> On Mon, Oct 07, 2002 at 06:21:52PM +0200, Kevin D. Kissell wrote:
> > When I first proposed the branch-likely hack last winter,
> > I thought it might be worth while to do a through code
> > inspection to determine what set of values could never
> > be returned in k1 (or k0 for all I care) if an exception
> > was taken, such that there would be no mods to the
> > kernel required whatsoever. I spent a little time going
> > down that path, and it does look at first glance as if one
> > could guarantee that one will never come out of an exception
> > with k1 equal to 0xffdadaff in current oss/linux-mips cvs
> > sources, but the guys at Sony, who have a big interest in
> > this technique, given that the PS2 has no LL/SC,
> > prefered a more conservative approach which explicitly
> > clobbered the selective register on all exceptions,
> > even if it meant some small performance impact.
> > That's probably going to be a more reliable design,
> > though I would still consider leaving the TLB refill handler
> > untouched and counting on the fact that k1 must contain
> > a non-lethal EntryLo value on return from the exception.
> In my original posting from Mon, Sep 16, 2002 (maybe I should
> have reposted it in full?), a had appended a patch which
> leaves the TLB handlers alone (k1 always ends up with an EntryLo value,
> thus bit 31 is guaranteed to be 0), but explicitly sets k1 to zero in
Note that you've still got a handful of erets that aren't
generated by RESTORE_SP_AND_RET that we
would need to "hunt down and kill" if we were serious
about nailing all non-TLB-miss cases explicitly.
> > As for glibc, the possibilities are numerous and I'm not
> > the guy who'd have to make it work.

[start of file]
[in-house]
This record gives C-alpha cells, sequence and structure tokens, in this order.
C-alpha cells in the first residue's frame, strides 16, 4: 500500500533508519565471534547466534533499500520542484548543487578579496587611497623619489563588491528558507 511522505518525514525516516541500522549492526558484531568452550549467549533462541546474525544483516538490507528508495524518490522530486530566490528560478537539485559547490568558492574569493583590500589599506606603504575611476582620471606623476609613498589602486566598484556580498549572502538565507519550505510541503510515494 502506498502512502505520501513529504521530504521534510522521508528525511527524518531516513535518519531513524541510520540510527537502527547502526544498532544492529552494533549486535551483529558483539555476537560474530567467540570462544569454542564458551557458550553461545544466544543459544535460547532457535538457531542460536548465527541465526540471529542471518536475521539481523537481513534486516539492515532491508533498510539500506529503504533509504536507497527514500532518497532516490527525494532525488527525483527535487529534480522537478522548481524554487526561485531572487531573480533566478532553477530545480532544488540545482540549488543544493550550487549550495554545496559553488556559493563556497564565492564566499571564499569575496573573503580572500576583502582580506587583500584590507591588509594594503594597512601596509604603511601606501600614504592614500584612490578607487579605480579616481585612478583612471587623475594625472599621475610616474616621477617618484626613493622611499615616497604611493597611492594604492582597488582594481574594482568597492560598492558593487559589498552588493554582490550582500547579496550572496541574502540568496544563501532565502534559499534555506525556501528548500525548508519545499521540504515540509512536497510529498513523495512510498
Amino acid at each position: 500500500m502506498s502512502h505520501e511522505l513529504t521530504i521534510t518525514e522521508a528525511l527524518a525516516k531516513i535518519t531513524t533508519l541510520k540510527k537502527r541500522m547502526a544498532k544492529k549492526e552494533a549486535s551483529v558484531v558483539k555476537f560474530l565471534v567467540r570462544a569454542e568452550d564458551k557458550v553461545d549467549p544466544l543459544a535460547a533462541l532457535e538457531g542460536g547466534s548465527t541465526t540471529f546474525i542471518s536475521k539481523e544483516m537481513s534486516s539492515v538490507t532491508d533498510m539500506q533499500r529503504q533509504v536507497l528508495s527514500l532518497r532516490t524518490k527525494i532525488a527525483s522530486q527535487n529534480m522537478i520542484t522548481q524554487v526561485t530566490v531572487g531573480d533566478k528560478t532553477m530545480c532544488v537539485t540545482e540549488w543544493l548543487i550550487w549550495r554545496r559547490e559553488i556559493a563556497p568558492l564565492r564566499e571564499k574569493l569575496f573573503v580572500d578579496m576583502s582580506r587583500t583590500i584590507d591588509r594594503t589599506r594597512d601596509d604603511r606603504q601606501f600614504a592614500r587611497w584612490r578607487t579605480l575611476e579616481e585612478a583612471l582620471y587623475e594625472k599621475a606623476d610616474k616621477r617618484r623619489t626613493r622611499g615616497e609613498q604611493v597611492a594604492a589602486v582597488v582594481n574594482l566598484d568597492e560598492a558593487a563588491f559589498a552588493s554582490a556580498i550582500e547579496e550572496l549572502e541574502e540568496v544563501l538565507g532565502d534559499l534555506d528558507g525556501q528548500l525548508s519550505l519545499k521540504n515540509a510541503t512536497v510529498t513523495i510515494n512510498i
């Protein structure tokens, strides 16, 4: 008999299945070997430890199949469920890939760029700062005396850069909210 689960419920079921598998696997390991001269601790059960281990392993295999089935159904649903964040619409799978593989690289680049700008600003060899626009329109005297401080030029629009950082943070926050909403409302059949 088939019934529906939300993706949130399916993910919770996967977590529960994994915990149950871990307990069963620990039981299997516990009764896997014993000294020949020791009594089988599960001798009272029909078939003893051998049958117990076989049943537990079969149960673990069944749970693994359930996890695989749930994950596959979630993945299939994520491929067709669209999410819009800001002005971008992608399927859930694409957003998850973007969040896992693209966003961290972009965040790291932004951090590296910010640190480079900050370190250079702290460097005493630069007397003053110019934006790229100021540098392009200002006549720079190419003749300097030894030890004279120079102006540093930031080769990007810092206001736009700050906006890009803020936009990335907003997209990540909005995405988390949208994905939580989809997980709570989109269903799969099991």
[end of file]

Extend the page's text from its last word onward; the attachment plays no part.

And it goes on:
> The question is how the glibc can detect if
> a) the CPU does not have LL/SC
> b) the kernel guarantees k1 != MAGIC
> I think the kernel should announce this explicitly.
> In my patch from Sep 16 I used a sysctl, but that's
> probably bad because glibc would rely on a real new
> I need some advice on this (maybe add a line to /proc/cpuinfo,
> or create a new /proc entry? or add a sysmips call to get
> this info?).
/proc/cpuinfo strikes me as being a better mechanism
than creating a new system call variant, but again, I
would defer to a large measure to the glibc maintainers.
If we do enhance cpuinfo, I note that there are some
other parameters that seem to be in the queue to go
into that data structure, and that they should presumably
be swept up in any such revision. Is there a reason why
/proc/cpuinfo information doesn't have a version field
to let users know what level of information they are getting,
by the way?
> I also want to know if there's public interest to get such
> a change in the kernel. If yes, I will try to get a matching
> patch into glibc. If no, I will just post the current patch I
> use to the list for the hackers to pick up.
There is certainly interest at MIPS in seeing this mod
propagated. I'd really like to see the Playstation 2 running
something a lot closer to manistream MIPS/Linux, which
isn't going to happen so long as the only choices on offer
for synchronization on LL/SC-less CPUs are system calls
and OS emulation of LL/SC. People running Linux
on Vr41xx-based PDAs would get a performance benefit
as well. Keep in mind that the majority of developers on
this list have either CPUs that support LL/SC, or really
old systems that have neither LL/SC nor branch likely,
which may account for a lack of enthusiasm for the project,
particuarly coming as it does not too long after a long
debate on system calls versus emulation.